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OSIRISv1.2: A named entity recognition system for sequence variants of genes in biomedical literature

: Furlong, L.I.; Dach, H.; Hofmann-Apitius, M.; Sanz, F.

Postprint (961 KByte; PDF; )

BMC bioinformatics. Online journal 9 (2008), Art. 84
ISSN: 1471-2105
Zeitschriftenaufsatz, Elektronische Publikation
Fraunhofer SCAI ()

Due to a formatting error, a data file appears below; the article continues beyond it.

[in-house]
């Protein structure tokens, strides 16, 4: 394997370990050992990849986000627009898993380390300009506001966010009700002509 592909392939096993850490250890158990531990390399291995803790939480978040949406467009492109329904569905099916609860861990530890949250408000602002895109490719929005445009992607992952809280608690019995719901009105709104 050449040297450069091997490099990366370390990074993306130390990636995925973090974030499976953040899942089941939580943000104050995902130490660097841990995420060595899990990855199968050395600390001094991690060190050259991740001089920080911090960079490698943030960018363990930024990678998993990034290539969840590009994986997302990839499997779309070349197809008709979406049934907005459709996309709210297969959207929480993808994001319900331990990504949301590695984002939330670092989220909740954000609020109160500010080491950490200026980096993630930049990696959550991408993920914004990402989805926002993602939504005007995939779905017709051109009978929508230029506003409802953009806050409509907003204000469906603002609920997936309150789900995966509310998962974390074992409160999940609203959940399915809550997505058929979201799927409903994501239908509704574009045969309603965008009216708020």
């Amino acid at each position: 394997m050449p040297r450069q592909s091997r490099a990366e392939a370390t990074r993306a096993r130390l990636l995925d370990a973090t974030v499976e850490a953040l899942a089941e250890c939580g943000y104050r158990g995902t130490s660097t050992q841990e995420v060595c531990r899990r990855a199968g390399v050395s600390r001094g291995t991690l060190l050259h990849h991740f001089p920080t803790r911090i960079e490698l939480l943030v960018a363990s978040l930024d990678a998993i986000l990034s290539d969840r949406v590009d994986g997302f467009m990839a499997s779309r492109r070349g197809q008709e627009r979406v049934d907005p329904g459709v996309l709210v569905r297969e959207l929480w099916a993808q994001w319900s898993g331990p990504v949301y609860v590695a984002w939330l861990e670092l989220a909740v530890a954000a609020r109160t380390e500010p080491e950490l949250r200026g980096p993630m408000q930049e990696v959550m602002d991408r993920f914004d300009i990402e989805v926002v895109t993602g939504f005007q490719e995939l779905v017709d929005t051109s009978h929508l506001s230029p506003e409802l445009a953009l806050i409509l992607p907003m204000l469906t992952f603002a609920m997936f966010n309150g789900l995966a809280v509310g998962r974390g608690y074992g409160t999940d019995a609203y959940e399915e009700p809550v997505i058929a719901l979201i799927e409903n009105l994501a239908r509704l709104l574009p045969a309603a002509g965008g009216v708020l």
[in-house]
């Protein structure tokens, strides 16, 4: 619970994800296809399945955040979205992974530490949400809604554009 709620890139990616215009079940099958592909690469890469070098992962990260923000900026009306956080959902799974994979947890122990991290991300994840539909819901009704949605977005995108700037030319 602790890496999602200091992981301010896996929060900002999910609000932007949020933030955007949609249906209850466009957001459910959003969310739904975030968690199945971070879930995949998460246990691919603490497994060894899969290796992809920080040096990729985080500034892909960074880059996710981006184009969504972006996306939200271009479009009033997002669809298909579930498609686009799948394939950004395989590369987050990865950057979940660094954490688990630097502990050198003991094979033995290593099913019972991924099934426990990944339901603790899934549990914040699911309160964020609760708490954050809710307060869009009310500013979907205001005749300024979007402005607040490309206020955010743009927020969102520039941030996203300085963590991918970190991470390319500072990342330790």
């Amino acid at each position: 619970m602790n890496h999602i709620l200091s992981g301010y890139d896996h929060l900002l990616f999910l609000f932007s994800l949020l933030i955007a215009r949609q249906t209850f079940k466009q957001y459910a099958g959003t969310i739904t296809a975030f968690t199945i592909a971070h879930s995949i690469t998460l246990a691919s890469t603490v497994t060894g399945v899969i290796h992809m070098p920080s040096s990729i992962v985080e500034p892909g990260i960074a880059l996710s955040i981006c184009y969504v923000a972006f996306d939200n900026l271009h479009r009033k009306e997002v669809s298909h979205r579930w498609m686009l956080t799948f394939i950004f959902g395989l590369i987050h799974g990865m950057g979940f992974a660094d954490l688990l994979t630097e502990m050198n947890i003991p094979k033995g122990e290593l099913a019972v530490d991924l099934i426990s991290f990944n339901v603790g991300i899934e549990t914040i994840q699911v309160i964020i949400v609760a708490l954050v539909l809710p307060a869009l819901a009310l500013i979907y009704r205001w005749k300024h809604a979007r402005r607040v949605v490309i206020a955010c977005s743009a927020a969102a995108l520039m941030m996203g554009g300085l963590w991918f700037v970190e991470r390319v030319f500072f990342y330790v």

Background: Single Nucleotide Polymorphisms, among other type of sequence variants, constitute key elements in genetic epidemiology and pharmacogenomics. While sequence data about genetic variation is found at databases such as dbSNP, clues about the functional and phenotypic consequences of the variations are generally found in biomedical literature. The identification of the relevant documents and the extraction of the information from them are hampered by the large size of literature databases and the lack of widely accepted standard notation for biomedical entities. Thus, automatic systems for the identification of citations of allelic variants of genes in biomedical texts are required. Results: Our group has previously reported the development of OSIRIS, a system aimed at the retrieval of literature about allelic variants of genes Here we describe the development of a new version of OSIRIS (OSIRISv1.2, which incorporates a new entity recognition module and is built on top of a local mirror of the MEDLINE collection and HgenetInfoDB: a database that collects data on human gene sequence variations. The new entity recognition module is based on a pattern-based search algorithm for the identification of variation terms in the texts and their mapping to dbSNP identifiers. The performance of OSIRISv1.2 was evaluated on a manually annotated corpus, resulting in 99% precision, 82% recall, and an F-score of 0.89. As an example, the application of the system for collecting literature citations for the allelic variants of genes related to the diseases intracranial aneurysm and breast cancer is presented. Conclusion: OSIRISv1.2 can be used to link literature references to dbSNP database entries with high accuracy, and therefore is suitable for collecting current knowledge on gene sequence variations and supporting the functional annotation of variation databases. The application of OSIRISv1.2 in combination with controlled vocabularies like MeSH provides a way to identify associations of biomedical interest, such as those that relate SNPs with diseases.